Reuters: "Pope Francis inaugurated his papacy on Tuesday with an address calling for the defense of the weakest in society and of the environment, saying that otherwise the way was opened to death and destruction. Addressing an estimated 200,000 people and many foreign leaders gathered under bright sunshine in St. Peter's Square, the Argentine pope underlined his constant message since he was elected by a secret conclave of cardinals last Wednesday - that the Church's mission was to defend the poor and disadvantaged." CW: still, it never crosses the minds of John Boehner, Paul Ryan & other GOP Catholics that Saint Peter will condemn them to hell, fire & brimstone for their anti-Christian policies. Kinda makes one think they just might be pretend Catholics. ...

... Here are excerpts from Francis's homily, provided by the Vatican.

Reuters: "A dozen car bombs and suicide blasts tore into Shi'ite districts in Baghdad and south of the Iraqi capital on Tuesday, killing more than 50 people on the 10th anniversary of the U.S.-led invasion that ousted Saddam Hussein. Sunni Islamist insurgents linked to al Qaeda have vowed to step up attacks on Shi'ite targets since the start of the year in an attempt to provoke sectarian confrontation and undermine Shi'ite Prime Minister Nuri al-Maliki's government."

Chicago Tribune: "Ruth Ann Steinhagen, whose shooting of Philadelphia Phillies first baseman Eddie Waitkus in 1949 inspired part of the [Bernard Malamud] novel 'The Natural,' died in Chicago at 83."


The Commentariat -- March 18, 2013

** Michael Luo of the New York Times: "The National Rifle Association and its allies are challenging states' efforts to take guns away from domestic violence offenders who have been served with civil protection orders.... In statehouses across the country, though, the N.R.A. and other gun-rights groups have beaten back legislation mandating the surrender of firearms in domestic violence situations.... Intimate partner homicides account for nearly half the women killed every year, according to federal statistics." Read the whole article. This is a situation where the NRA has persuaded state & federal legislators to effectively grant licenses to kill (mostly) women. ...

... Benjamin Goad of The Hill: "A growing number of states are moving forward with legislation to exempt them from new federal gun controls and, in some cases, brand as criminals anyone who tries to enforce them. While many of the bills are considered symbolic or appear doomed to fail, the legislative explosion reflects a backlash against legislative and regulatory efforts in Washington to tamp down on gun violence."

Paul Krugman: "The really striking thing, during the run-up to the [Iraq] war, was the illusion of consensus. To this day, pundits who got it wrong excuse themselves on the grounds that 'everyone' thought that there was a solid case for war. Of course, they acknowledge, there were war opponents -- but they were out of the mainstream.... What we should have learned from the Iraq debacle was that you should always be skeptical and that you should never rely on supposed authority. If you hear that 'everyone' supports a policy, whether it's a war of choice or fiscal austerity, you should ask whether 'everyone' has been defined to exclude anyone expressing a different opinion. And policy arguments should be evaluated on the merits, not by who expresses them...."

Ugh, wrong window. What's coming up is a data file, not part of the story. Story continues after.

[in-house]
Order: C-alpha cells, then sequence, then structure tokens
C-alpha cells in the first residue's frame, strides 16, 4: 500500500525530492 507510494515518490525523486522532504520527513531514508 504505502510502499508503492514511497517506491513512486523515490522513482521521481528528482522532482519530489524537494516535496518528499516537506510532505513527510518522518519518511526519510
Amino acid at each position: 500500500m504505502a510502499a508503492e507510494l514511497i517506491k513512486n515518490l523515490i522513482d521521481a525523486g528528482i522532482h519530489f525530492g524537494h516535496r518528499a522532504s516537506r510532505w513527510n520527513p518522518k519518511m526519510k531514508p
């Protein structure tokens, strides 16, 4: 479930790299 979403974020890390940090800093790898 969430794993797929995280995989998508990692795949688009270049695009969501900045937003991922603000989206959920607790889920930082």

Obama 2.0. Peter Baker of the New York Times: "President Obama plans to announce Monday that he will nominate Thomas E. Perez, who heads the Civil Rights Division at the Justice Department, to be the next secretary of labor, a choice that promises to provoke a debate with Republicans about voting rights and discrimination."

Jonathan Weisman of the New York Times: "In Congress, Republicans are pushing an agenda that is almost identical to the one that their party lost with in November, with no regrets and few efforts to reframe it even rhetorically. The House will vote this week on the third iteration of Mr. Ryan's budget, which would again try to turn Medicare into a subsidy for private insurance purchases, slash the top income tax rate and cut deeply into programs the president campaigned to protect. On Wednesday, Senate Republicans forced a vote to eliminate financing for the president's health care law. The effort failed, 52-45, but it was at least the 54th time that one chamber or the other had voted on a proposal to repeal all or part of the law, which was enacted three years ago.... Which raises the question: What are elections for?" ...

... AND. Greg Sargent watched the Sunday shows: "The GOP position, with no exaggeration, is that the only way Republican leaders will ever agree to paying down the deficit they say is a threat to American civilization is 100 percent their way; they are not willing to concede anything at all to reach any deal involving new revenues to reduce the deficit, or to get the entitlement reform they want, or to avert sequestration they themselves said will gut the military and tank the economy But ... but ... but Obama needs to lead and prove he's Serious by offering still more entitlement cuts than he already has!"